The panel was comprised of trustees for the WMRA, including Mark Seltenrich of Park City, Diana Mathias from Vail, Brett Williams from Lake Tahoe, Ray Longmuir from Whistler, BC and Jim Figge from Sun Valley.
"Things are going in the right direction," Seltenrich said. "Our real estate markets have recovered, but everybody was kind of heading in that direction, so it was no surprise."
The WMRA was founded in 1996 after former Park City Board of Realtors president Dennis Hanley - moderator of the panel - realized after talking to other boards of Realtors all over the country, Park City had more in common with other destination resort areas than with other cities in Utah.
What began as the Rocky Mountain Resort Alliance branched out to also include Whistler in British Columbia and ski towns in California's Sierra Mountains. The alliance gathers once a year to talk about their different area markets and things that are going on in their communities that might affect the other resort towns.
Seltenrich of Prudential Real Estate said holding these annual meetings benefits Realtors by knowing how other resort town markets are doing. He said most people that come here to visit have also visited some, if not all, of the other areas in the alliance.
"Sometimes buyers are trying to decide, 'If I want to buy a second home, where do I want to do that? What is an advantage of one area over another?'" Seltenrich said.
He added that last year's national averages in property median prices experienced anywhere from a 9 to 13 percent increase. Several resorts saw that kind of double-digit increase, like Tahoe, which experienced a 20 percent increase.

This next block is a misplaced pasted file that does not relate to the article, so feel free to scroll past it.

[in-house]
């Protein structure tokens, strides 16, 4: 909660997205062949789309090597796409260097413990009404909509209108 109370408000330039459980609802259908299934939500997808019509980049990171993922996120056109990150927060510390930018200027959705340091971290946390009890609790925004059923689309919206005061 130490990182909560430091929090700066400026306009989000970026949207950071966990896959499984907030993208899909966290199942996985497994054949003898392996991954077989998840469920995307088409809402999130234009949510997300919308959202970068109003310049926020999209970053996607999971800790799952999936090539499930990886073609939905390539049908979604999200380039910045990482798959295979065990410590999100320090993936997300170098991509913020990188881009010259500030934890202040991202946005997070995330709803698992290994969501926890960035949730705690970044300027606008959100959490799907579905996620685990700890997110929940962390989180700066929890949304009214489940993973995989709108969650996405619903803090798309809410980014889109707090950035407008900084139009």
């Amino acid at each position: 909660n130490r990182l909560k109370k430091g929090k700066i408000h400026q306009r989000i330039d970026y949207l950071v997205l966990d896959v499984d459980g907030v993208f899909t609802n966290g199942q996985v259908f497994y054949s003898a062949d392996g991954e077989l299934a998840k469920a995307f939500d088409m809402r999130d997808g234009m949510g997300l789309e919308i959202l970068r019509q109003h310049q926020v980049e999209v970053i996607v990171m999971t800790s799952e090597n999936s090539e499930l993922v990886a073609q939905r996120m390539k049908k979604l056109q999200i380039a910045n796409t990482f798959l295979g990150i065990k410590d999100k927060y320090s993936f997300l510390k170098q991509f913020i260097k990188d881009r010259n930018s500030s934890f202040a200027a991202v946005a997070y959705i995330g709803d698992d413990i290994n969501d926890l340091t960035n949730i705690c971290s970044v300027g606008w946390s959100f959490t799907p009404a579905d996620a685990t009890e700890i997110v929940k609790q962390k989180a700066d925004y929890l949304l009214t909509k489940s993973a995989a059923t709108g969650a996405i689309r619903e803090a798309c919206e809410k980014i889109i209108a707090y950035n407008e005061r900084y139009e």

While Park City only saw a 7 percent increase, below the national average, Seltenrich said that is because prices for homes in Park City are much higher than the national median price.
"It is easier to go from $200,000 to $220,000. That is a $20,000 price bump as well as a 10 percent increase," Seltenrich said. "If we start at $700,000, we would have to increase [the sale price] to $770,000, a $70,000 increase, to experience a 10 percent increase."
He attributed Tahoe's double-digit increase to the fact that their prices were more depressed than other resort areas in the WMRA, and they have "more lower-end, affordable properties" for sale.
Jackson Hole also did well, which Seltenrich said is due to the fact that they have a small area and real estate market. Ninety-four percent of the county Jackson Hole is located in is federal land, so only 6 percent of the entire county can be developed. That causes prices to be higher, since inventory is scarce.
Seltenrich said he is optimistic that WMRA resort area real estate markets in 2014 will continue to be strong and may actually continue to increase by the way of price by the end of the year.
Vail used to be the "big boy on the block," he said, but Vail and Park City have now traded places as far as number of transactions and total dollar volume. Seltenrich said he believes Park City will continue to fare well compared to the other resorts, but no matter which area people live in, they are all great towns.
"Miles Rademan likes to say, 'If you're lucky enough to live in Park City, you're lucky enough,'" he said. "I say, 'If you're lucky enough to live in any of these destination resort towns, then you're lucky enough.' Every resident of all these different resort towns has a good life."
For more information about the WMRA, visit www.westernmountainresortalliance.com.
Western Mountain Resort Alliance (WMRA) Median *Property Prices:
*Property, as measured by the WMRA, includes all residential properties: houses, town homes and condominiums.
*Reporting areas in each town are different. Park City's numbers include Heber, Kamas, Coalville and Wanship.